Cc: The Honorable Urjit Patel, Governor of the Reserve Bank of India; The Honorable Ajay Prakash Sawhney, Secretary of the Ministry of Electronics and Information Technology
Re: Data Localization Requirements in India’s Draft Privacy Law and Reserve Bank of India Circular on Electronic Payments
The Global Services Coalition (GSC) represents the services sector in Coalition member economies on issues of international trade and investment. We write to express our serious concerns in relation to the Indian Government’s apparent increasing use of mandatory data localization requirements, including the Reserve Bank of India’s April 6, 2018 Directive requiring that all data relating to electronic payment systems be stored locally in India, as well as the data localization requirements contained in the 2018 Personal Data Protection Bill (PDPB). The increasing reliance of all economic sectors on mobile technology, internet platforms and digitally enabled services has made cross-border data flows the lifeblood of global trade and investment. Data flows are the building blocks of technological advances such as cloud computing, the Internet of Things, Artificial Intelligence and the rapidly evolving services and technologies of the Fourth Industrial Revolution. GSC members acknowledge the challenges of rapidly increasing data flows, and recognise that it is essential to ensure appropriate data security and effective protection of personal data. However, the GSC believes that cross-border data flows need not be impeded, and that any exceptions should be limited to legitimate public policy objectives, be non-discriminatory in their operation, and comply with the General Agreement on Trade in Services (GATS) Articles XIV and XIV bis.
India is an important market for GSC member businesses. India also has major IT and computer companies which are significant actors in the global digital economy, with a strong interest in supporting its competitiveness and growth. Data localization requirements and other policies that restrict data flows are likely to constrain growth and innovation, and reduce the scope for leading Indian IT firms and their GSC counterparts to engage in business and investment contributing to promoting India’s competitiveness and growth. According to a 2014 report by the European Centre for International Political Economy (ECIPE), widespread data localization requirements in India could lead to a 2 percent decrease in foreign investment into India, cost the average Indian worker as much as 11 percent of their monthly salary, and result in welfare losses of as much as $14 billion.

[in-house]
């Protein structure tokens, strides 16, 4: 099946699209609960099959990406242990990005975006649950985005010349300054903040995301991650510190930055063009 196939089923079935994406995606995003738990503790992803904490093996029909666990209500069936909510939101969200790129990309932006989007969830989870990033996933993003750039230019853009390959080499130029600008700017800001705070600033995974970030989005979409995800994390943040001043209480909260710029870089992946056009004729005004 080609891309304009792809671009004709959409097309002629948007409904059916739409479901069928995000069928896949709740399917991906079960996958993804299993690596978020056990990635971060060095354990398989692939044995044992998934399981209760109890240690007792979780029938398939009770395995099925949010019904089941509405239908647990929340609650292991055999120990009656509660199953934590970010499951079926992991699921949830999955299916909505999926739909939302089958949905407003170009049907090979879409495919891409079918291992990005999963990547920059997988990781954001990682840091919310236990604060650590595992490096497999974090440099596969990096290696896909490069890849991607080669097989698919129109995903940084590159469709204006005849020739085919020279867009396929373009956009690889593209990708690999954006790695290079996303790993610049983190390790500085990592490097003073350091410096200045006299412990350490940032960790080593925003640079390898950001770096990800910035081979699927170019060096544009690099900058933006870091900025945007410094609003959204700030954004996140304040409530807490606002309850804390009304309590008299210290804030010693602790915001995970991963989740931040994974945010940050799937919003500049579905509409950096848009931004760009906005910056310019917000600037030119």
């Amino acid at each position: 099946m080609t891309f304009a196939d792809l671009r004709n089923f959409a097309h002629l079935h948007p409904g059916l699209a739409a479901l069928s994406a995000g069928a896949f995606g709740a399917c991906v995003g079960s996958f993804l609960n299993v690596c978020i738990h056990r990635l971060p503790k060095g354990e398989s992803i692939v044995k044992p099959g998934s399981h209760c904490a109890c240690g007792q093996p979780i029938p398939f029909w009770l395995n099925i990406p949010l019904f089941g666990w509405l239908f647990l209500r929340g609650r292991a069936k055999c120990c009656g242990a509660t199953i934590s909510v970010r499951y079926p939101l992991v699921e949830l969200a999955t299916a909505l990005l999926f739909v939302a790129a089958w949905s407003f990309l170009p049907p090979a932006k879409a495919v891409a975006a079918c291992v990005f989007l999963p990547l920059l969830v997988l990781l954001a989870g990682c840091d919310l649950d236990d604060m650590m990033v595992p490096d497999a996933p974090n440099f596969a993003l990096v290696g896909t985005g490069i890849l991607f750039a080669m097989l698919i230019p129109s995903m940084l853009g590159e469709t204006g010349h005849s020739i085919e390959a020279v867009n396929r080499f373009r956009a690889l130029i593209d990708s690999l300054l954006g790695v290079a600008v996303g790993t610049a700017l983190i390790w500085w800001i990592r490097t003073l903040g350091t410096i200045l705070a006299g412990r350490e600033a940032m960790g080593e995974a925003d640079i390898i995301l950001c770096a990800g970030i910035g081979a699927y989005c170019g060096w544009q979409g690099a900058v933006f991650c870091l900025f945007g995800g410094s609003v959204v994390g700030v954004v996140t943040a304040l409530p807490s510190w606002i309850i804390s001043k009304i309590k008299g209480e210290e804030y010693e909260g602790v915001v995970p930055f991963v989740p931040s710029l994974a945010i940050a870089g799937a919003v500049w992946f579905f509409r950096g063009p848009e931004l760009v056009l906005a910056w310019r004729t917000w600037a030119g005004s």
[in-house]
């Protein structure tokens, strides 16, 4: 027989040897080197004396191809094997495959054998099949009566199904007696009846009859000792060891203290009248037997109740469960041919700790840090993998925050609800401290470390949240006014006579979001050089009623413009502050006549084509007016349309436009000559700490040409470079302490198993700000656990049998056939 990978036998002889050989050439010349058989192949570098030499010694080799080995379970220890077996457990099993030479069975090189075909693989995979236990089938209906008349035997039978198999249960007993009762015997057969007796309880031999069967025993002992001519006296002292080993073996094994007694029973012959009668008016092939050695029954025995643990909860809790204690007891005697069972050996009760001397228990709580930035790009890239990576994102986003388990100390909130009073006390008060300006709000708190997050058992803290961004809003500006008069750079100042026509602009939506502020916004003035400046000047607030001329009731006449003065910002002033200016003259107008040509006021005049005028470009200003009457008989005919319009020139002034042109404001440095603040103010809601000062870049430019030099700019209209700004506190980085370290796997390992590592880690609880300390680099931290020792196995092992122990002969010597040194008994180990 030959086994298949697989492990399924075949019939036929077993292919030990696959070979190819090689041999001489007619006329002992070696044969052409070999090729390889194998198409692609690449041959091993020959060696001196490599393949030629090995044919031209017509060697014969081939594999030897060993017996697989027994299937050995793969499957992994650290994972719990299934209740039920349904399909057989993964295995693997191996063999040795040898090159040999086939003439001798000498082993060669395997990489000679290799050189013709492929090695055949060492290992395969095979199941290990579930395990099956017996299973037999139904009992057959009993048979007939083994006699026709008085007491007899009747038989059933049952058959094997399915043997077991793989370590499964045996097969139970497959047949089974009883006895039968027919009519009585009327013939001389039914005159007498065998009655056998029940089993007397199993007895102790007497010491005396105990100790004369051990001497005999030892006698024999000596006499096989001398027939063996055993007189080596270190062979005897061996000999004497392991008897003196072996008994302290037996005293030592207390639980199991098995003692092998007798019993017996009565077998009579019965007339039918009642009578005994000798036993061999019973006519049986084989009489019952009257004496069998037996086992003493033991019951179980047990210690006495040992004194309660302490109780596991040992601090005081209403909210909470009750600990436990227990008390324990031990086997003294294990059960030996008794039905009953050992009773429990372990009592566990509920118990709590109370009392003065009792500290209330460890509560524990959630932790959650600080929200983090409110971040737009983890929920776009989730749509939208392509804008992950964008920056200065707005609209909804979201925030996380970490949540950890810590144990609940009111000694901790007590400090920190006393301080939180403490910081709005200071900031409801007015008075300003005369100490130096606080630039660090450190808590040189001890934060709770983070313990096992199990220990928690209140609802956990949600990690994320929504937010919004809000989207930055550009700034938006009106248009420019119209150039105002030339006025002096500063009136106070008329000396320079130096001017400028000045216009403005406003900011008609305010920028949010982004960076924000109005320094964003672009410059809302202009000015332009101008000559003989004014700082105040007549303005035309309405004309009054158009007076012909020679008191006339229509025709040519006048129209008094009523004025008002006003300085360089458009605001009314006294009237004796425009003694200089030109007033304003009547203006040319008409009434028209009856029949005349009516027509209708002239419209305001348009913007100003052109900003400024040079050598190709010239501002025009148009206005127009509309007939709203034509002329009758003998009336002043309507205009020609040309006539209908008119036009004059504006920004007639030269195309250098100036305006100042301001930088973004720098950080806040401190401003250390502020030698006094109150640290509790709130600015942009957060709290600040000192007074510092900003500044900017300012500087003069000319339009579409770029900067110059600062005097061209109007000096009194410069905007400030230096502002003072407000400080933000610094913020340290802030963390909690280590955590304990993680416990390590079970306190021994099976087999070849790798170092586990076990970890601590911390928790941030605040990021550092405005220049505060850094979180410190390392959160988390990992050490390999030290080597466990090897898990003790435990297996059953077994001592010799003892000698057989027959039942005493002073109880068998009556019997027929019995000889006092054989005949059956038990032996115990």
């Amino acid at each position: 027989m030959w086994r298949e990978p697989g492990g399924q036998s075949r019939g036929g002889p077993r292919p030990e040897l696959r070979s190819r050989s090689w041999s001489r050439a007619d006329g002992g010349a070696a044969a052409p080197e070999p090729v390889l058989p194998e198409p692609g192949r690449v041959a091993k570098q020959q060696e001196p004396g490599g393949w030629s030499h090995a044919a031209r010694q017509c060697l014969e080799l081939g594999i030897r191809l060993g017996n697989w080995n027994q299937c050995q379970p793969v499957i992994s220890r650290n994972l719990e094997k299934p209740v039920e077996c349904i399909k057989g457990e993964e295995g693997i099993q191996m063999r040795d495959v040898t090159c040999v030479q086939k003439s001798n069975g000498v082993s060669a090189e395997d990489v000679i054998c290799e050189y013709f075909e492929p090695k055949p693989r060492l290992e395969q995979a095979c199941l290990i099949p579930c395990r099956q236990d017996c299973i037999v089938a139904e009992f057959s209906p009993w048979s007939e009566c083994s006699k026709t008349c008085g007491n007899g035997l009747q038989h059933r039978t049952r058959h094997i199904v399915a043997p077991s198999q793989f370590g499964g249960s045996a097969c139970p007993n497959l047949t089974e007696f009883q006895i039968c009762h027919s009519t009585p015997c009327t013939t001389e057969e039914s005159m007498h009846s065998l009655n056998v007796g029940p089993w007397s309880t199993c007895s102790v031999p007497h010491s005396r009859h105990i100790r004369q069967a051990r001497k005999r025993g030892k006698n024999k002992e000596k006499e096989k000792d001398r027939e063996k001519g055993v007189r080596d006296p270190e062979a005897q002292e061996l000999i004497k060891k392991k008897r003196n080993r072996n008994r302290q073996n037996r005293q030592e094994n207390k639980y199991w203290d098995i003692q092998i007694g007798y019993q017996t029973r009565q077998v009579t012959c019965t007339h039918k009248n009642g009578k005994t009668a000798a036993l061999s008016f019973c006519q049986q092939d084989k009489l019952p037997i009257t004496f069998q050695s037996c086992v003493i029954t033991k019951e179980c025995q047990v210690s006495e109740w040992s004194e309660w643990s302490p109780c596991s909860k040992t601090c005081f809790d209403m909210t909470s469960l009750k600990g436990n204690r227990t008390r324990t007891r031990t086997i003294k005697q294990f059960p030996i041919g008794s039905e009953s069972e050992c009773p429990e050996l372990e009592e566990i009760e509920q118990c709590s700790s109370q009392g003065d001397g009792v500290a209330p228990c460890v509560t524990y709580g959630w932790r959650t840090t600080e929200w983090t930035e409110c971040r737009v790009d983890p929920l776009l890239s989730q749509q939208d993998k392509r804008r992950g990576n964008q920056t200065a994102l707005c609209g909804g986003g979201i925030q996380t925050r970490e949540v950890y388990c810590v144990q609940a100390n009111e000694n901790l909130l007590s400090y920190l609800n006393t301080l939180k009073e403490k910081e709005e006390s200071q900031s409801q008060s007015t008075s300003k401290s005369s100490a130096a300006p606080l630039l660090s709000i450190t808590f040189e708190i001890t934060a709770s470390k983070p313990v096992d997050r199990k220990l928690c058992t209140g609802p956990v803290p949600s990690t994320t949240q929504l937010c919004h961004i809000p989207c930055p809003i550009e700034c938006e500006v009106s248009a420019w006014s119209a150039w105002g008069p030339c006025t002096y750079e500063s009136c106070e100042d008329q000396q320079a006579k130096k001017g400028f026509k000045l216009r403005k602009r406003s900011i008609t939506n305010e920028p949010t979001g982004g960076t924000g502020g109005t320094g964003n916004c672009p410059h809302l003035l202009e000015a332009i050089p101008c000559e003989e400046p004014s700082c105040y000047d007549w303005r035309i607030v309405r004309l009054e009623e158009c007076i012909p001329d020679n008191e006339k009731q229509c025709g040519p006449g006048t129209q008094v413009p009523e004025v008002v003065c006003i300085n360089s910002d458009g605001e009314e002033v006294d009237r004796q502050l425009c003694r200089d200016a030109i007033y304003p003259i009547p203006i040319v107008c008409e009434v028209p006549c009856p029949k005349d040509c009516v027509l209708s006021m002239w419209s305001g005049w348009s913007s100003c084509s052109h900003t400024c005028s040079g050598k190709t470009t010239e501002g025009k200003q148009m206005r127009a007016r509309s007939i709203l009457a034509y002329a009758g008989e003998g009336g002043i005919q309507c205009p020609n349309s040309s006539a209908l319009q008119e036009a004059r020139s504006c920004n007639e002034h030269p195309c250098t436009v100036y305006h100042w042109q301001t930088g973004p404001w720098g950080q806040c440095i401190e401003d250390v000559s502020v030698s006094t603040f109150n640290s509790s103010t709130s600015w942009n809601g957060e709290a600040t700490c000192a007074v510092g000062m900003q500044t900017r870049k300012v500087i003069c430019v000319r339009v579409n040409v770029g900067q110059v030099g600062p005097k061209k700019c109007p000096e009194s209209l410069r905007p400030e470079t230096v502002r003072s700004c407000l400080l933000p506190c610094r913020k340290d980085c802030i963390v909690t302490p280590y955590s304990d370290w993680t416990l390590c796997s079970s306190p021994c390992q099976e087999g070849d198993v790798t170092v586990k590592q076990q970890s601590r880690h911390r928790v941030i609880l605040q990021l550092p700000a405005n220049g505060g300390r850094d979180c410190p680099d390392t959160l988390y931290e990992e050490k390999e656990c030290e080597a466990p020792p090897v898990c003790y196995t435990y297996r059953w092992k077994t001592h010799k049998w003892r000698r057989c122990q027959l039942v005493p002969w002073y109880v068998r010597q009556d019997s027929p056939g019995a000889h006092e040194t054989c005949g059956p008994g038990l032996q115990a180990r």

There are also likely to be some specific, possibly unintended, effects. For instance, as the proposed rules would apply to all personal data processed within India, they could in fact cover personal data collected from residents of foreign jurisdictions and sent to India for processing. As many organisations outside India rely on Indian-based companies to process foreign personal data, the application of Indian privacy rules to the processing of such data in India would impose an added layer of regulation, discouraging the use of Indian-based service providers. The proposed rules need scrutiny, with such effects in mind.
Nor is there any evidence that data localization enhances data security. Indeed a 2018 Brookings Institution study concluded that data localization can weaken rather improve data security. The study found that data localization prevents businesses from adequately ensuring data resilience, data recovery, and business continuity by severing connections to global data centers and hence to the protection from cyber threats that global data centers are designed provide.
The Government of India need not rely on data localization requirements to address its data privacy and security concerns. For example, the APEC Cross-Border Privacy Rules (APEC CBPR) provide a useful voluntary set of privacy principles that can guide data protection practices and procedures. Major global markets with large digital trade flows such as Japan, Australia, and Singapore also have a wide range of legal processes to govern cross-border data transfers such as accountability, binding corporate rules, contractual clauses, and consent. GSC members appreciate the importance of the Indian market and its potential to become a vibrant digital hub. We therefore strongly urge you to recognize the costs and potential adverse impacts of data localization measures for all businesses, including Indian exporting firms, and to turn to alternative regulatory approaches that can ensure data privacy and security while facilitating cross-border data flows.
Asociación de Industriales de Colombia (ANDI)
Australian Services Roundtable
Canadian Services Coalition
Coalition Mexican de Servicios (CMS)
Coalition of Services Industries
European Services Forum (ESF)
Federation of Service Industries (Korea)
Hong Kong Coalition of Services Industries
Japan Services Network
Taiwan Coalition of Services Industries
The City UK
A pdf of the letter, including footnotes, may be downloaded at this link.